Investment is seen as key to sustaining growth in the service industry

Doug Birch/LONDON

In today's competitive environment, maintenance, repair and overhaul (MRO) providers must continually review their operations to stay viable. Most providers are taking full advantage of the boom in a healthy MRO industry to improve and stabilise their financial resources ready for any downturn in business, which the cyclical nature of the aerospace industry dictates will happen.

Growth is seen as the answer to long-term viability. Tactical joint ventures, plus global investment to ensure worldwide capability, are helping create mega-maintainers interested in achieving greater market share.

Singapore and China remain the epicentres of Asian MRO. Foreign investment into these countries has fuelled the establishment of potent joint ventures between original equipment manufacturers, airlines and local MROs.

Singapore International Airlines (SIA)subsidiary SIA Engineering derives much strength from partnerships with companies in Hong Kong, China, Taiwan and Ireland. ST Aero, Singapore Technologies Engineering's aerospace arm, sees its MRO growth developing through foreign expansion and seeks to extend overseas investment into the Middle East and/or Europe. It has two US subsidiaries, ST Mobile Aerospace Engineering and Dalfort Aerospace in Texas.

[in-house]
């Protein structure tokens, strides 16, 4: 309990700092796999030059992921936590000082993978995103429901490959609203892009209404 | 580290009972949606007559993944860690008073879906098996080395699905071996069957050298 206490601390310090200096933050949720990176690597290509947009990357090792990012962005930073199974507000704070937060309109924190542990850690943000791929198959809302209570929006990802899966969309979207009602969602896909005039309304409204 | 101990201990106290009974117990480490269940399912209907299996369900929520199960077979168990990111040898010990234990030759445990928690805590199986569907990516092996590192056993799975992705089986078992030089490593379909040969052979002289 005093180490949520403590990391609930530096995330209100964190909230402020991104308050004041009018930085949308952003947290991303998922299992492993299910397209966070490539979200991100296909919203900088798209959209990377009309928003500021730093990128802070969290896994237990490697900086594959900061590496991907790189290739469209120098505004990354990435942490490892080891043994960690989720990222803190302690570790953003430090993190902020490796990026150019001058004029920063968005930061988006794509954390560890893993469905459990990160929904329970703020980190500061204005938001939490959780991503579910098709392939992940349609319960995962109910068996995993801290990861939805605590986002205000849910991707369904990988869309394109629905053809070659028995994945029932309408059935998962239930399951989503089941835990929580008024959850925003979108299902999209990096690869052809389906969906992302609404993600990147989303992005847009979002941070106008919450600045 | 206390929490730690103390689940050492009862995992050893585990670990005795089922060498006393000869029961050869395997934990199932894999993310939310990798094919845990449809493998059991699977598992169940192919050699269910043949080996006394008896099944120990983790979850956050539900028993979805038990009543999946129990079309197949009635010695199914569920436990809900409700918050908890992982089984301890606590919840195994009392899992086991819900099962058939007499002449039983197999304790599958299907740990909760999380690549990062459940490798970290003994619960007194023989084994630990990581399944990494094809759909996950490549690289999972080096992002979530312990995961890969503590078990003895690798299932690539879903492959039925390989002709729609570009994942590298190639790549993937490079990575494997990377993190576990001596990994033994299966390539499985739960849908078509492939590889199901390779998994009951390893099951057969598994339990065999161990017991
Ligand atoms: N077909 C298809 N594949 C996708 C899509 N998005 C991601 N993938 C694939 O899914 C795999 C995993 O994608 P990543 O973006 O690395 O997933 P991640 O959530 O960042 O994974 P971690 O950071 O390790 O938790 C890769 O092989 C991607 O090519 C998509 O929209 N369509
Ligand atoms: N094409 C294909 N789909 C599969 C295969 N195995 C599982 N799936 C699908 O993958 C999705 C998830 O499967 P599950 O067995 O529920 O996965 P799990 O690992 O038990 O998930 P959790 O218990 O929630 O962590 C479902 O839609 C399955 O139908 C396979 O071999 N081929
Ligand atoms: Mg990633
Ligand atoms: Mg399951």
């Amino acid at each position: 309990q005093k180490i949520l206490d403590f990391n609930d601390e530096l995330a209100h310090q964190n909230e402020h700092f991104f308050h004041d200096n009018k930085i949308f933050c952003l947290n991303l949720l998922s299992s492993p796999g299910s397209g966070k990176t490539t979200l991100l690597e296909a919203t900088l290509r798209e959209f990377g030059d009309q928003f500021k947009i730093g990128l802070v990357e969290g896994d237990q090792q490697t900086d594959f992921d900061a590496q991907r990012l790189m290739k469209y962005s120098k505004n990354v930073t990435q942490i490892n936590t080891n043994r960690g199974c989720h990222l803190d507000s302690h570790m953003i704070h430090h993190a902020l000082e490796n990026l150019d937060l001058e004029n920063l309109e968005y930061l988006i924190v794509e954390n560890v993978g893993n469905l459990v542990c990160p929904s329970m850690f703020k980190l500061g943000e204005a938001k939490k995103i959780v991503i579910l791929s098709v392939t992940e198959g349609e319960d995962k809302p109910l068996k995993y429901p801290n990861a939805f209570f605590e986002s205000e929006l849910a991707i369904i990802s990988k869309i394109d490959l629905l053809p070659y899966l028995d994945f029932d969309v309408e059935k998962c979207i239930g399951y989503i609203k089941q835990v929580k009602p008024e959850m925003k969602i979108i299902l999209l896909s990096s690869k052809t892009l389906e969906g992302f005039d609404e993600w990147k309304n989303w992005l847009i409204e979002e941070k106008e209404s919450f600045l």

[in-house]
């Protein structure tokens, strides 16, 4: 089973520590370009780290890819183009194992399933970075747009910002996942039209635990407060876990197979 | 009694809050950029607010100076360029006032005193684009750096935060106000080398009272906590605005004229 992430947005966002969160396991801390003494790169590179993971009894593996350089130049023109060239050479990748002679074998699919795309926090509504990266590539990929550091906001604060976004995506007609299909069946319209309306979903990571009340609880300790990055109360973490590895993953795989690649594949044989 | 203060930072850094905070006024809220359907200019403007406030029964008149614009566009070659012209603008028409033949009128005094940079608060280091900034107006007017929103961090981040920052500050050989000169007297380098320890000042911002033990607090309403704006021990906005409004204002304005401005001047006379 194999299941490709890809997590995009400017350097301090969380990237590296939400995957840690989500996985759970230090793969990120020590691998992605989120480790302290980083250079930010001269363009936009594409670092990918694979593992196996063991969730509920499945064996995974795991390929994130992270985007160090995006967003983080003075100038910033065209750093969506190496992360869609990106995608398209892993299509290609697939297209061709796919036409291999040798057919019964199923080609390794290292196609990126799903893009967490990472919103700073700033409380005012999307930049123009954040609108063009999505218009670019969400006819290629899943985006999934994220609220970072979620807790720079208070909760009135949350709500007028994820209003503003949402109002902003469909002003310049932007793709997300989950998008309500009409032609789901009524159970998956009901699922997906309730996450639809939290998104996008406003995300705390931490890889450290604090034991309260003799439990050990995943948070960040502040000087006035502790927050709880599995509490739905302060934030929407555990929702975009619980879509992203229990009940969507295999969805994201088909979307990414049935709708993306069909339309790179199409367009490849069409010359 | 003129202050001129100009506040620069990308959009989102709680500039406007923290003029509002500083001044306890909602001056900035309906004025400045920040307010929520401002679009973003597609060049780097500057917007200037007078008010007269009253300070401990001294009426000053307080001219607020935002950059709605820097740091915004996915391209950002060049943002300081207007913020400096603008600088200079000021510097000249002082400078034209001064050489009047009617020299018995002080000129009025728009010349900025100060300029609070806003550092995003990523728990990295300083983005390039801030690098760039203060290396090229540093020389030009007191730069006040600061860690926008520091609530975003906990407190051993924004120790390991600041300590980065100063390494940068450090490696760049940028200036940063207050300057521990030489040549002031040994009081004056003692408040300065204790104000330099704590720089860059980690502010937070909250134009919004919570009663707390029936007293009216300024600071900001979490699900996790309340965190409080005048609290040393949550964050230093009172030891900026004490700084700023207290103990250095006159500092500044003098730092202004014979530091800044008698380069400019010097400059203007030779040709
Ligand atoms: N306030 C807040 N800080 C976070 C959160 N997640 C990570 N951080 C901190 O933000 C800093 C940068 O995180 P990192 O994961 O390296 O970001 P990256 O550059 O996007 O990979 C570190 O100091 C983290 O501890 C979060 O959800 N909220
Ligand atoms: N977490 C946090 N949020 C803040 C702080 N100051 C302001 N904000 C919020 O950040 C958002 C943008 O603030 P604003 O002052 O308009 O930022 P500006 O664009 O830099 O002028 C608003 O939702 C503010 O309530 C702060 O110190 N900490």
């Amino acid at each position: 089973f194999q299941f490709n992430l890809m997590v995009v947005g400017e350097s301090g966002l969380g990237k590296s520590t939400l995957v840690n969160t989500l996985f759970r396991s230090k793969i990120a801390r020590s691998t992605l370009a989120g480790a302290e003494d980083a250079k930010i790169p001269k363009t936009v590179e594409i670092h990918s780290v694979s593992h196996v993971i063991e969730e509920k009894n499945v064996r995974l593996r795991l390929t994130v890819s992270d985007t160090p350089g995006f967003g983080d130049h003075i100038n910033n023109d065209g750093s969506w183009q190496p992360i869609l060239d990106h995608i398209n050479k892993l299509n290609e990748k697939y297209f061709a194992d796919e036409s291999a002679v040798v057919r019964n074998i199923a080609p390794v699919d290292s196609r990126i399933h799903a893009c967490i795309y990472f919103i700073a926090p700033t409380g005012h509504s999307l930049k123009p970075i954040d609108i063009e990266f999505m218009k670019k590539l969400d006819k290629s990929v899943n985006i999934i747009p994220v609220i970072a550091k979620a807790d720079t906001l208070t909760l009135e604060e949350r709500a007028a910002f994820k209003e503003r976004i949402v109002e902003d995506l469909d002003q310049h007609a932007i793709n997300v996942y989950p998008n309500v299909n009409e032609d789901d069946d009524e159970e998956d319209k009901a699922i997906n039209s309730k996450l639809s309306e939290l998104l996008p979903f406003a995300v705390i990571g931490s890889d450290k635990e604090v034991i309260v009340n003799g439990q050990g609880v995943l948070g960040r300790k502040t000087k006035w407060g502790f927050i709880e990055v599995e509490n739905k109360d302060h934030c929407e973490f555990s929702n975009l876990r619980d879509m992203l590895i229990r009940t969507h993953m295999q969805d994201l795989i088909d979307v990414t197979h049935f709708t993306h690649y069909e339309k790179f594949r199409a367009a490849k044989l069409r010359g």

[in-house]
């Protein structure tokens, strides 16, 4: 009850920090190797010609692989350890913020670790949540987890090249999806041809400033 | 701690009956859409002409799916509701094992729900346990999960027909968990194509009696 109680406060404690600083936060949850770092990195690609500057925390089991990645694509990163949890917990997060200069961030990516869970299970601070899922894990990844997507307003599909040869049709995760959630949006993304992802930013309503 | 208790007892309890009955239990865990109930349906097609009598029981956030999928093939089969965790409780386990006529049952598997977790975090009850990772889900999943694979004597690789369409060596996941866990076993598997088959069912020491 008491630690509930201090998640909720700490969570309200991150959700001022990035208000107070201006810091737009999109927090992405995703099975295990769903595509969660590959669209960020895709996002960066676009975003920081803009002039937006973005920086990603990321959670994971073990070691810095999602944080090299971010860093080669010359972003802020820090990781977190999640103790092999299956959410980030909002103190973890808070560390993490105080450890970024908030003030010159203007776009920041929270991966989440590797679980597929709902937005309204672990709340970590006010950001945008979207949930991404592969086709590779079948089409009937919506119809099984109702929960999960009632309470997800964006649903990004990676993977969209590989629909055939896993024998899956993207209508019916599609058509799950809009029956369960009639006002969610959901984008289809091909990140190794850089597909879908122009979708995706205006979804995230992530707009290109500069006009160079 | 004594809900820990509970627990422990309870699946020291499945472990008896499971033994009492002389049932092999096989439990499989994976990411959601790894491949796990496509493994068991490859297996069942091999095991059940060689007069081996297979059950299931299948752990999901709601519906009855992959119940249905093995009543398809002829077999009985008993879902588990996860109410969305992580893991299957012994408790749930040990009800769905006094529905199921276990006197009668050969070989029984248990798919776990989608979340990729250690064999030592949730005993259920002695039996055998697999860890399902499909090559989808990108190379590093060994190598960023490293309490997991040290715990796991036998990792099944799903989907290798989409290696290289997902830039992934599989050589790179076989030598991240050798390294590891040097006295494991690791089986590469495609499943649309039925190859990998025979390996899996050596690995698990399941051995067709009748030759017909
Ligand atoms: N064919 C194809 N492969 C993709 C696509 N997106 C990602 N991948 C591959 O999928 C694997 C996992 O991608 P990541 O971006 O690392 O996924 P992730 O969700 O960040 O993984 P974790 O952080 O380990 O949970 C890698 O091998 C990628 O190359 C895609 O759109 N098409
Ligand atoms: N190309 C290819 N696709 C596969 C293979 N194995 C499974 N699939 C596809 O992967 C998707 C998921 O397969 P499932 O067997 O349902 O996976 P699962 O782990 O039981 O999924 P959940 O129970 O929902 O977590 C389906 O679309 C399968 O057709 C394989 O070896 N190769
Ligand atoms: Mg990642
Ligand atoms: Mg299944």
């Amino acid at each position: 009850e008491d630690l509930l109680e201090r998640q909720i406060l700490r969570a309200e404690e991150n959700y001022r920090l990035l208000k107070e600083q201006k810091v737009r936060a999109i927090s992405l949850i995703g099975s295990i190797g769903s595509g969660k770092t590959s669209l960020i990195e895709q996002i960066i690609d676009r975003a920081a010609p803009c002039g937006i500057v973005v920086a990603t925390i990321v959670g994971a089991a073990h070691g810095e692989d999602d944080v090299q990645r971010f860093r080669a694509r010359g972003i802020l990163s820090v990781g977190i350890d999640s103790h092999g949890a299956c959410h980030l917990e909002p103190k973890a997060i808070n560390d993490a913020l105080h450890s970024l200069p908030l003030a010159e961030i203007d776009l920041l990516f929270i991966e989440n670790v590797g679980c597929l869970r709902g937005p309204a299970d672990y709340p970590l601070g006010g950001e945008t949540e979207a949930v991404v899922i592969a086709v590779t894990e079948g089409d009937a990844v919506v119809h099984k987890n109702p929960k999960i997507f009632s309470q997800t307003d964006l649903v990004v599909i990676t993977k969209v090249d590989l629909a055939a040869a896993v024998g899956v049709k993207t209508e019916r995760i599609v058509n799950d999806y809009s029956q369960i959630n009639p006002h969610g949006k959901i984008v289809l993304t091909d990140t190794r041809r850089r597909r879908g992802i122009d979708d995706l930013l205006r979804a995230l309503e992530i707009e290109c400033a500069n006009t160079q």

Such is MRO's strength in Singapore that it contributed 87% of the country's total aerospace output over the past year and has the potential to grow by more than 10% annually.

Hong Kong Aero Engine Services, the Rolls-Royce/Hong Kong Aircraft Engineering (HAECO) 50:50 joint venture, which has the region's only Trent engine overhaul capability, launched a new joint venture company last year with R-R and SIA Engineering. Set to open in 2002 as Singapore Aero Engine Services, it will overhaul Trent engines in Singapore.